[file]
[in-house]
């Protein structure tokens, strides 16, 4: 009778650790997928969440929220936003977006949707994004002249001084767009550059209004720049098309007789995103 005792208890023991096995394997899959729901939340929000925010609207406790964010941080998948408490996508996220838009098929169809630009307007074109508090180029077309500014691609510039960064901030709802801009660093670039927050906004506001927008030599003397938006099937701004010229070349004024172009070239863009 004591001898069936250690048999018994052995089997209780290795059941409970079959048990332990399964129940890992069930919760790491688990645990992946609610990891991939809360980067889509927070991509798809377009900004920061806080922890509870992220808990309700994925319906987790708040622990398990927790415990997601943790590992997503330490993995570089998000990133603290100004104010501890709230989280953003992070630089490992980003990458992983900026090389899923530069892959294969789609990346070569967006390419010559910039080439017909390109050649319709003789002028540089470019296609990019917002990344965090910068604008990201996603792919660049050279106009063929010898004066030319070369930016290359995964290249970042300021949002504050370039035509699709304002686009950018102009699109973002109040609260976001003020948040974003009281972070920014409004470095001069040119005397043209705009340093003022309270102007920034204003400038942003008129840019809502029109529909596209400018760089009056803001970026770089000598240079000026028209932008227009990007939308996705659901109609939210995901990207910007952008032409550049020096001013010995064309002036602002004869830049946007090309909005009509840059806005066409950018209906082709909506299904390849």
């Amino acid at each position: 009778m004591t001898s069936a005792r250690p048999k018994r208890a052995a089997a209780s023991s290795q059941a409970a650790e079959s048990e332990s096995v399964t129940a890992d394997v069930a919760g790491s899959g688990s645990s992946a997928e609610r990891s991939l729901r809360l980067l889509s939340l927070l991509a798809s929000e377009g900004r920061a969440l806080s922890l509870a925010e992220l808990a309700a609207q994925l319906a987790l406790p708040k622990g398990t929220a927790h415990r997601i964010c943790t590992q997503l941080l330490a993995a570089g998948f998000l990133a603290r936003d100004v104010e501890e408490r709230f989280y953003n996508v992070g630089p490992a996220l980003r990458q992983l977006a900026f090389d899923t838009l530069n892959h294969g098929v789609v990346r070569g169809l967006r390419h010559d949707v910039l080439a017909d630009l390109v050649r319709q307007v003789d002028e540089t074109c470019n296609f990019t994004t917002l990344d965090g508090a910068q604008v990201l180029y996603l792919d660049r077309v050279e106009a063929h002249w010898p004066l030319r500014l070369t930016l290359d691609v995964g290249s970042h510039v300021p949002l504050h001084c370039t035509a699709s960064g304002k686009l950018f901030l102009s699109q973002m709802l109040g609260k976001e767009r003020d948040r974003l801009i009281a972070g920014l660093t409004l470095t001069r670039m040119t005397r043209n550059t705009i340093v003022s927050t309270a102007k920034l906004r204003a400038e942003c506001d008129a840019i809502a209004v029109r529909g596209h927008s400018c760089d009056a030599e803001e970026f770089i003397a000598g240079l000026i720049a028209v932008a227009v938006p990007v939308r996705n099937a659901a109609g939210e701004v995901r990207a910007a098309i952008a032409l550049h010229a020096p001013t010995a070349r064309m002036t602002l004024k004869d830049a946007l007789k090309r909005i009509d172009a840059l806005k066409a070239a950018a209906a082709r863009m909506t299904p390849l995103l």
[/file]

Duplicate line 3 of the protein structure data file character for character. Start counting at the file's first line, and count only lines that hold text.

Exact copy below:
């Amino acid at each position: 009778m004591t001898s069936a005792r250690p048999k018994r208890a052995a089997a209780s023991s290795q059941a409970a650790e079959s048990e332990s096995v399964t129940a890992d394997v069930a919760g790491s899959g688990s645990s992946a997928e609610r990891s991939l729901r809360l980067l889509s939340l927070l991509a798809s929000e377009g900004r920061a969440l806080s922890l509870a925010e992220l808990a309700a609207q994925l319906a987790l406790p708040k622990g398990t929220a927790h415990r997601i964010c943790t590992q997503l941080l330490a993995a570089g998948f998000l990133a603290r936003d100004v104010e501890e408490r709230f989280y953003n996508v992070g630089p490992a996220l980003r990458q992983l977006a900026f090389d899923t838009l530069n892959h294969g098929v789609v990346r070569g169809l967006r390419h010559d949707v910039l080439a017909d630009l390109v050649r319709q307007v003789d002028e540089t074109c470019n296609f990019t994004t917002l990344d965090g508090a910068q604008v990201l180029y996603l792919d660049r077309v050279e106009a063929h002249w010898p004066l030319r500014l070369t930016l290359d691609v995964g290249s970042h510039v300021p949002l504050h001084c370039t035509a699709s960064g304002k686009l950018f901030l102009s699109q973002m709802l109040g609260k976001e767009r003020d948040r974003l801009i009281a972070g920014l660093t409004l470095t001069r670039m040119t005397r043209n550059t705009i340093v003022s927050t309270a102007k920034l906004r204003a400038e942003c506001d008129a840019i809502a209004v029109r529909g596209h927008s400018c760089d009056a030599e803001e970026f770089i003397a000598g240079l000026i720049a028209v932008a227009v938006p990007v939308r996705n099937a659901a109609g939210e701004v995901r990207a910007a098309i952008a032409l550049h010229a020096p001013t010995a070349r064309m002036t602002l004024k004869d830049a946007l007789k090309r909005i009509d172009a840059l806005k066409a070239a950018a209906a082709r863009m909506t299904p390849l995103l």